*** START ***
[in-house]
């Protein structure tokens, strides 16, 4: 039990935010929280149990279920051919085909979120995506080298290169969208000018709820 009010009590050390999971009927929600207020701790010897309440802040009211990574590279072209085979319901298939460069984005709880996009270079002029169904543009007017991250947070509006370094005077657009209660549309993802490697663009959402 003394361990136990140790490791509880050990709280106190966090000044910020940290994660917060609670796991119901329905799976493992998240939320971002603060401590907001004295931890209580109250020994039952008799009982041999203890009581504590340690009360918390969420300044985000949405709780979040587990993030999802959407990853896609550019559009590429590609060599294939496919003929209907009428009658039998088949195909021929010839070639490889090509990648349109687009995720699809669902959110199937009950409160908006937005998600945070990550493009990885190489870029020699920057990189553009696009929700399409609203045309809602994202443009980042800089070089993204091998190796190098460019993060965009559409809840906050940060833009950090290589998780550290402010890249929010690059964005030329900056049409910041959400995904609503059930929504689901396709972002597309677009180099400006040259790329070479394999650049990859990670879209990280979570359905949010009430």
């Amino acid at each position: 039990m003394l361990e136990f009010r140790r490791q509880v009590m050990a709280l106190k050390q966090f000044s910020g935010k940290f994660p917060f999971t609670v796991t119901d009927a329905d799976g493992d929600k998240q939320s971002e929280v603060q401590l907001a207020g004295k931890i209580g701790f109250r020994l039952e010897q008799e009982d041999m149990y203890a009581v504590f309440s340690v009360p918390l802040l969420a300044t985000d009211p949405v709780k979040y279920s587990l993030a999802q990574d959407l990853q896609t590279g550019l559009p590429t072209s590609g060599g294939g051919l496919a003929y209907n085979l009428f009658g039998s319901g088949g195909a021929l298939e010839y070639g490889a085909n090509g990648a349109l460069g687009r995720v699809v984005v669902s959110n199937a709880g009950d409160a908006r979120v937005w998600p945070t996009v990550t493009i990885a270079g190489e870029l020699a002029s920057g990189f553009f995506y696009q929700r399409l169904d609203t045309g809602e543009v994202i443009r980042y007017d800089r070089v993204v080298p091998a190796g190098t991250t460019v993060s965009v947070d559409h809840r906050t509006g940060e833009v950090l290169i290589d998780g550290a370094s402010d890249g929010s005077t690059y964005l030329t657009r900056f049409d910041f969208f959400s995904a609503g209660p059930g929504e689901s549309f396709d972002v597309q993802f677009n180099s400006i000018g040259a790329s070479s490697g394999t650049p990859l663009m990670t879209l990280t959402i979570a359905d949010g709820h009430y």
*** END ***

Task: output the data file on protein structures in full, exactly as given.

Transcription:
[in-house]
């Protein structure tokens, strides 16, 4: 039990935010929280149990279920051919085909979120995506080298290169969208000018709820 009010009590050390999971009927929600207020701790010897309440802040009211990574590279072209085979319901298939460069984005709880996009270079002029169904543009007017991250947070509006370094005077657009209660549309993802490697663009959402 003394361990136990140790490791509880050990709280106190966090000044910020940290994660917060609670796991119901329905799976493992998240939320971002603060401590907001004295931890209580109250020994039952008799009982041999203890009581504590340690009360918390969420300044985000949405709780979040587990993030999802959407990853896609550019559009590429590609060599294939496919003929209907009428009658039998088949195909021929010839070639490889090509990648349109687009995720699809669902959110199937009950409160908006937005998600945070990550493009990885190489870029020699920057990189553009696009929700399409609203045309809602994202443009980042800089070089993204091998190796190098460019993060965009559409809840906050940060833009950090290589998780550290402010890249929010690059964005030329900056049409910041959400995904609503059930929504689901396709972002597309677009180099400006040259790329070479394999650049990859990670879209990280979570359905949010009430």
């Amino acid at each position: 039990m003394l361990e136990f009010r140790r490791q509880v009590m050990a709280l106190k050390q966090f000044s910020g935010k940290f994660p917060f999971t609670v796991t119901d009927a329905d799976g493992d929600k998240q939320s971002e929280v603060q401590l907001a207020g004295k931890i209580g701790f109250r020994l039952e010897q008799e009982d041999m149990y203890a009581v504590f309440s340690v009360p918390l802040l969420a300044t985000d009211p949405v709780k979040y279920s587990l993030a999802q990574d959407l990853q896609t590279g550019l559009p590429t072209s590609g060599g294939g051919l496919a003929y209907n085979l009428f009658g039998s319901g088949g195909a021929l298939e010839y070639g490889a085909n090509g990648a349109l460069g687009r995720v699809v984005v669902s959110n199937a709880g009950d409160a908006r979120v937005w998600p945070t996009v990550t493009i990885a270079g190489e870029l020699a002029s920057g990189f553009f995506y696009q929700r399409l169904d609203t045309g809602e543009v994202i443009r980042y007017d800089r070089v993204v080298p091998a190796g190098t991250t460019v993060s965009v947070d559409h809840r906050t509006g940060e833009v950090l290169i290589d998780g550290a370094s402010d890249g929010s005077t690059y964005l030329t657009r900056f049409d910041f969208f959400s995904a609503g209660p059930g929504e689901s549309f396709d972002v597309q993802f677009n180099s400006i000018g040259a790329s070479s490697g394999t650049p990859l663009m990670t879209l990280t959402i979570a359905d949010g709820h009430y």